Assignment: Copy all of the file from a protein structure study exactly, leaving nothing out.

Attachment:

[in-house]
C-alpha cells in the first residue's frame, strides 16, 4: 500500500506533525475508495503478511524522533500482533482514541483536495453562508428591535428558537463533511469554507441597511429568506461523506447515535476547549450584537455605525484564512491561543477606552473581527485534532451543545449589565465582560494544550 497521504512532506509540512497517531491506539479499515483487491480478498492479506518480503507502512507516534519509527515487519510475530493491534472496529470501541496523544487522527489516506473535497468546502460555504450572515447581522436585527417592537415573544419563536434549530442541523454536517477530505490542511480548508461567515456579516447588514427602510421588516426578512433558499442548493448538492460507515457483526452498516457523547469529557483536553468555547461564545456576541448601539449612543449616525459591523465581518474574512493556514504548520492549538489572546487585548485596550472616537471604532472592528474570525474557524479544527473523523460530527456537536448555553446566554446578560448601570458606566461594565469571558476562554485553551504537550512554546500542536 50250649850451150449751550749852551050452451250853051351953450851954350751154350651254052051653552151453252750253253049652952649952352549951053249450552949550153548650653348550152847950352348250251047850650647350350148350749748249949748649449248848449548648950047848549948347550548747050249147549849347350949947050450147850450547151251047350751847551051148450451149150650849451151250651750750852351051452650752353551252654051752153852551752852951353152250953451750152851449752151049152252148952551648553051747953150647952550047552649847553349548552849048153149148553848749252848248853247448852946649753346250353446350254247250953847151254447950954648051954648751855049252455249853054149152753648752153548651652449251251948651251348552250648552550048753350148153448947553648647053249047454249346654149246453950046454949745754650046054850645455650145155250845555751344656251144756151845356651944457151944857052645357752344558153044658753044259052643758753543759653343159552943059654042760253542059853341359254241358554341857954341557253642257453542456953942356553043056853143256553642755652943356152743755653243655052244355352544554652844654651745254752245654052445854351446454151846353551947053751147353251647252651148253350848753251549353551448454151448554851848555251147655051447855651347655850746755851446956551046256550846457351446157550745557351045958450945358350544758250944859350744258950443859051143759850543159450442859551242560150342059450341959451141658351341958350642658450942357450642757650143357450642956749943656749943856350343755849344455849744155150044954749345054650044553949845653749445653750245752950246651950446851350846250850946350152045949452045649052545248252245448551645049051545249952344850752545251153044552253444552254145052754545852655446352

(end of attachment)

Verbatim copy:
[in-house]
C-alpha cells in the first residue's frame, strides 16, 4: 500500500506533525475508495503478511524522533500482533482514541483536495453562508428591535428558537463533511469554507441597511429568506461523506447515535476547549450584537455605525484564512491561543477606552473581527485534532451543545449589565465582560494544550 497521504512532506509540512497517531491506539479499515483487491480478498492479506518480503507502512507516534519509527515487519510475530493491534472496529470501541496523544487522527489516506473535497468546502460555504450572515447581522436585527417592537415573544419563536434549530442541523454536517477530505490542511480548508461567515456579516447588514427602510421588516426578512433558499442548493448538492460507515457483526452498516457523547469529557483536553468555547461564545456576541448601539449612543449616525459591523465581518474574512493556514504548520492549538489572546487585548485596550472616537471604532472592528474570525474557524479544527473523523460530527456537536448555553446566554446578560448601570458606566461594565469571558476562554485553551504537550512554546500542536 50250649850451150449751550749852551050452451250853051351953450851954350751154350651254052051653552151453252750253253049652952649952352549951053249450552949550153548650653348550152847950352348250251047850650647350350148350749748249949748649449248848449548648950047848549948347550548747050249147549849347350949947050450147850450547151251047350751847551051148450451149150650849451151250651750750852351051452650752353551252654051752153852551752852951353152250953451750152851449752151049152252148952551648553051747953150647952550047552649847553349548552849048153149148553848749252848248853247448852946649753346250353446350254247250953847151254447950954648051954648751855049252455249853054149152753648752153548651652449251251948651251348552250648552550048753350148153448947553648647053249047454249346654149246453950046454949745754650046054850645455650145155250845555751344656251144756151845356651944457151944857052645357752344558153044658753044259052643758753543759653343159552943059654042760253542059853341359254241358554341857954341557253642257453542456953942356553043056853143256553642755652943356152743755653243655052244355352544554652844654651745254752245654052445854351446454151846353551947053751147353251647252651148253350848753251549353551448454151448554851848555251147655051447855651347655850746755851446956551046256550846457351446157550745557351045958450945358350544758250944859350744258950443859051143759850543159450442859551242560150342059450341959451141658351341958350642658450942357450642757650143357450642956749943656749943856350343755849344455849744155150044954749345054650044553949845653749445653750245752950246651950446851350846250850946350152045949452045649052545248252245448551645049051545249952344850752545251153044552253444552254145052754545852655446352